Networking considerations for cloud servers¶
Cloud Networks are user-defined Layer 2 networks that are fully isolated and single-tenant, and offer users a way to securely connect their application servers.
IP addressing on Cloud Networks¶
Cloud Networks can be provisioned as either IPv4 or IPv6. Unlike PublicNet and ServiceNet, it is possible to assign specific Cloud Networks IPs to Cloud Servers, either at build time (by creating a port with a fixed IP) or to an existing server (by creating a port with a fixed IP and the existing server's UUID as device ID).
Communicating securely between Rackspace Cloud Servers¶
Cloud Networks is recommended for all inter-server communication. Even though ServiceNet can also be used for server east-west (backend) connectivity, we do not recommend ServiceNet for that purpose because, unlike Cloud Networks, ServiceNet is multi-tenant.
You cannot NAT by using ServiceNet¶
To prevent spoofing, ServiceNet is filtered on the source and destination MAC, and destination IP. Thus, NAT will not work via ServiceNet. If you want to NAT, create a Gateway Instance and use Cloud Networks.
Additional Cloud Networks limits and features¶
Up to 10 cloud networks are supported per region, with 250 hosts per network. Cloud Networks can be attached to and detached from live servers, making it possible to change the network while rebuilding Cloud Servers. Cloud Networks also includes full support for broadcasting and multicasting required for some clustering technologies.
Throughput in Rackspace Cloud¶
Aggregate outbound bandwidth limits across all attached network interfaces (PublicNet, ServiceNet, and Cloud Networks) are defined for each Cloud Server based on its performance characteristics.
By choosing a flavor class and then a specific flavor within that class, you can configure your Cloud Server's network speed within the range available to it.
You can read more about how choosing a flavor class influences your cloud server's configuration at Understanding flavor classes.
Working with networked Cloud Servers¶
As with physical servers, networked Cloud Servers are subject to relevant limitations and requirements. Throughput is called "Network" in the mycloud portal.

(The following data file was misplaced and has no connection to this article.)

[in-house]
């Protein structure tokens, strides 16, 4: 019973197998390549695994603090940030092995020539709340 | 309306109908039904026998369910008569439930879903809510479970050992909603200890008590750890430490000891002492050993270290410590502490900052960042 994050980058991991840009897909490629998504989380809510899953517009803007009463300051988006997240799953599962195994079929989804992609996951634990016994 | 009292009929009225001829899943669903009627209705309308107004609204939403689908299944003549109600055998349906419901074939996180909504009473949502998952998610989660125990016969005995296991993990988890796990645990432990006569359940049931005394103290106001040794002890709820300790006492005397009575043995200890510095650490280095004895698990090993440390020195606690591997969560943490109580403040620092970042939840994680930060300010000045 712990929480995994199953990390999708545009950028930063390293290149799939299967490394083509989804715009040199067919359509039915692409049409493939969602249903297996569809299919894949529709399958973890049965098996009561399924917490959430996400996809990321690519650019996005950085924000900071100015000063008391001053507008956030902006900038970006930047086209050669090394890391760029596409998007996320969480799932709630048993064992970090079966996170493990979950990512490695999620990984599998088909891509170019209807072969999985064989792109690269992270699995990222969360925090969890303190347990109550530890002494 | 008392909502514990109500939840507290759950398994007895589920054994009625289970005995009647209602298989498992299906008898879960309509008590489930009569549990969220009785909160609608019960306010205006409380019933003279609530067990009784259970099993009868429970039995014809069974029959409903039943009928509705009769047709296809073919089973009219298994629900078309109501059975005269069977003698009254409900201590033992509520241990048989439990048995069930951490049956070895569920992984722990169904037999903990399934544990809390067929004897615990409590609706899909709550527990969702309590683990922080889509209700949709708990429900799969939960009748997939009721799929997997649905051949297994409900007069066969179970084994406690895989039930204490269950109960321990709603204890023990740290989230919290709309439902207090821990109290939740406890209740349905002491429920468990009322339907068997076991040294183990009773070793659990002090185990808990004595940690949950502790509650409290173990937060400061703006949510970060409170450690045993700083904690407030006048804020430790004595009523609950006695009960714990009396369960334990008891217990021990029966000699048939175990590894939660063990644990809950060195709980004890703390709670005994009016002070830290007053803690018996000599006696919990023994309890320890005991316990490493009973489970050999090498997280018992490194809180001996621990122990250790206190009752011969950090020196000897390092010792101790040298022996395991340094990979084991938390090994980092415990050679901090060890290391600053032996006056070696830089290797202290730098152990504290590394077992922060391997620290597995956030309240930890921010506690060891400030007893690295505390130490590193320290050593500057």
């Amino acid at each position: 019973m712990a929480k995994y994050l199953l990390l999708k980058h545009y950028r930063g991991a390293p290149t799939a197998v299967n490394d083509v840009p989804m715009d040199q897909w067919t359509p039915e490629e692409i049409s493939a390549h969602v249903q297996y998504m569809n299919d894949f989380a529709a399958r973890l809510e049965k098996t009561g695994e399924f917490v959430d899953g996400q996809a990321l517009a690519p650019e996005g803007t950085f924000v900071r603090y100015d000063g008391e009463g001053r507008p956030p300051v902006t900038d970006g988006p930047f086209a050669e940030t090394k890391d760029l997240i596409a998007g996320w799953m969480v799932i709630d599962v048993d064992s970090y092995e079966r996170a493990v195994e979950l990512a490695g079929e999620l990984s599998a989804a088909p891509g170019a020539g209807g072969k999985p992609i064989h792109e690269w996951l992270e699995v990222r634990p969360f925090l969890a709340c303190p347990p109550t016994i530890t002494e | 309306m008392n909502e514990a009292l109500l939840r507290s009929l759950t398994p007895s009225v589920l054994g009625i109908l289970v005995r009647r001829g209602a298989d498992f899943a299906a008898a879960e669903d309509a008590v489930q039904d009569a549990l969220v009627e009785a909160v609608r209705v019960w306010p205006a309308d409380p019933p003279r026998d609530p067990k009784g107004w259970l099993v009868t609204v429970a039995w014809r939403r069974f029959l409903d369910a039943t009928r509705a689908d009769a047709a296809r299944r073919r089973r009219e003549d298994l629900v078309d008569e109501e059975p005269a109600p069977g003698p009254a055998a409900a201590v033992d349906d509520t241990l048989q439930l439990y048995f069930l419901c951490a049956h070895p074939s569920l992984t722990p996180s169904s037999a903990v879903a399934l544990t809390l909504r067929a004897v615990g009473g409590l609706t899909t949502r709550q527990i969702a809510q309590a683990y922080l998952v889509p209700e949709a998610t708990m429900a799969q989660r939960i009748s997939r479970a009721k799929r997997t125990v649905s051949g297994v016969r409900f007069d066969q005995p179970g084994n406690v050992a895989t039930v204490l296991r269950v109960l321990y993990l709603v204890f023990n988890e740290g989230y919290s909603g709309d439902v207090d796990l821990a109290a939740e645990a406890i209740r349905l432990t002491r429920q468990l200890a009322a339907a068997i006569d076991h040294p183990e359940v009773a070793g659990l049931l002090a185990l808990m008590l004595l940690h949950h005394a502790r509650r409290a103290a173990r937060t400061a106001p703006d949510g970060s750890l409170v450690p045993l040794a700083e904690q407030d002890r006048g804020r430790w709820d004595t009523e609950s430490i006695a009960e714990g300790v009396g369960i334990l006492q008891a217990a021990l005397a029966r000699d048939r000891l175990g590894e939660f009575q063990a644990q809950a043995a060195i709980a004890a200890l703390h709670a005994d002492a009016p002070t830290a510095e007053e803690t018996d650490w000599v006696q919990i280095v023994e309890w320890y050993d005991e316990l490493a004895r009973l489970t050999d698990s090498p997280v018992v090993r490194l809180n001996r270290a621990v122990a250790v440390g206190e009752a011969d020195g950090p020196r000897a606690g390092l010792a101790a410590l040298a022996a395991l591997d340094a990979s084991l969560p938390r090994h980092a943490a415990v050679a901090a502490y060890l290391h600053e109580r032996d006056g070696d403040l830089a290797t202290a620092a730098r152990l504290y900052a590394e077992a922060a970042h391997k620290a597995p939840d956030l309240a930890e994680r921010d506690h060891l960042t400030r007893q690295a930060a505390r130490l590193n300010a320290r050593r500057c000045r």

- Only outbound throughput is limited. (Inbound traffic is not limited.)
- Throughput values listed in mycloud are theoretical maximums.
- There is no SLA for throughput.
- QoS is set across 2 sides of a bond, which means that any single layer 4 connection will get at most 1/2 of the maximum throughput advertised in the portal.
- There are 2 QoS buckets - one for PublicNet and one for ServiceNet/Cloud Networks.
- PublicNet throughput is exactly one-half of ServiceNet/Cloud Networks throughput.
Host networking on Cloud Servers is redundant, with bandwidth delivered over two separate bonded interfaces, each able to carry 50 percent of the aggregate limit.
Practical throughput example¶
With all those caveats in mind, let's consider a theoretical cloud flavor whose throughput is listed as 4 Gbps in the portal. The following QoS limits apply:
|Flavor throughput||Max/L4 connection on Cloud Networks/ServiceNet||Max/L4 connection on PublicNet|
|4 Gbps||2 Gbps||1 Gbps|
Rackspace recommends using multiple Layer 4 connections to maximize throughput.
Attaching or detaching networks from a server¶
You can attach networks to or detach networks from a Cloud Server through the Rackspace Cloud Control Panel or an API.
Attaching any single network to or detaching it from a live server results in a full reset of networking on the server. This reset causes a brief disruption in network connectivity on all network interfaces on the server and should be used with caution.
For OnMetal servers, attaching and detaching networks is not supported. Managed Operations customers may not detach ServiceNet.
Detaching PublicNet and ServiceNet results in a permanent loss of the IPs attached to those networks.
Programming additional network config into your Cloud Network¶
You can add values such as gateway IP, DNS server IPs, and static routes into your Cloud Networks subnet and have them automatically injected to your Cloud Servers at build time, or when they are attached. For more details, see "How to set up Internet access for servers without PublicNet or ServiceNet" on the Building servers without PublicNet or ServiceNet page.
Adding public IPv4 addresses to Cloud Servers¶
Rackspace offers the ability to add IPv4 addresses to Cloud Servers for a fee.
Because of the global shortage of IPv4 address space, you might be asked to justify your request for additional public IPv4 addresses.
Rather than assign multiple IPv4 addresses on a single Cloud Server, we highly recommend using Cloud Load Balancers. Multiple Cloud Load Balancers can have the same Cloud Server in their pools.
If you still want to obtain an additional IPv4 address for your server, open a ticket through the Support section of the Rackspace Cloud Control Panel to get policy details and request approval. In some circumstances, we might ask you to provide an SSL certificate.
We cannot allocate more than four additional IPv4 addresses to a single server. This limit gives each server a maximum capacity of five IPv4 addresses, including the originally assigned public IP address.
Rackspace Cloud, IP addressing, netranges, and gateways¶
Rackspace Cloud uses static addressing. IPs are assigned as follows:
|PublicNet v4||/24 for virtual servers, /30 for OnMetal||First usable IP in range (.1)|
|PublicNet v6||/64 for virtual servers and OnMetal||
|ServiceNet v4||Varies, /17 or smaller for virtual servers, /30 for OnMetal||First usable IP in range|
|Cloud Networks||Can be IPv4 or IPv6. For v4, choose a range between /28 and /24.||Gateway IP and DNS Servers not defined by default. Must be defined for Gateway Instances to work properly.|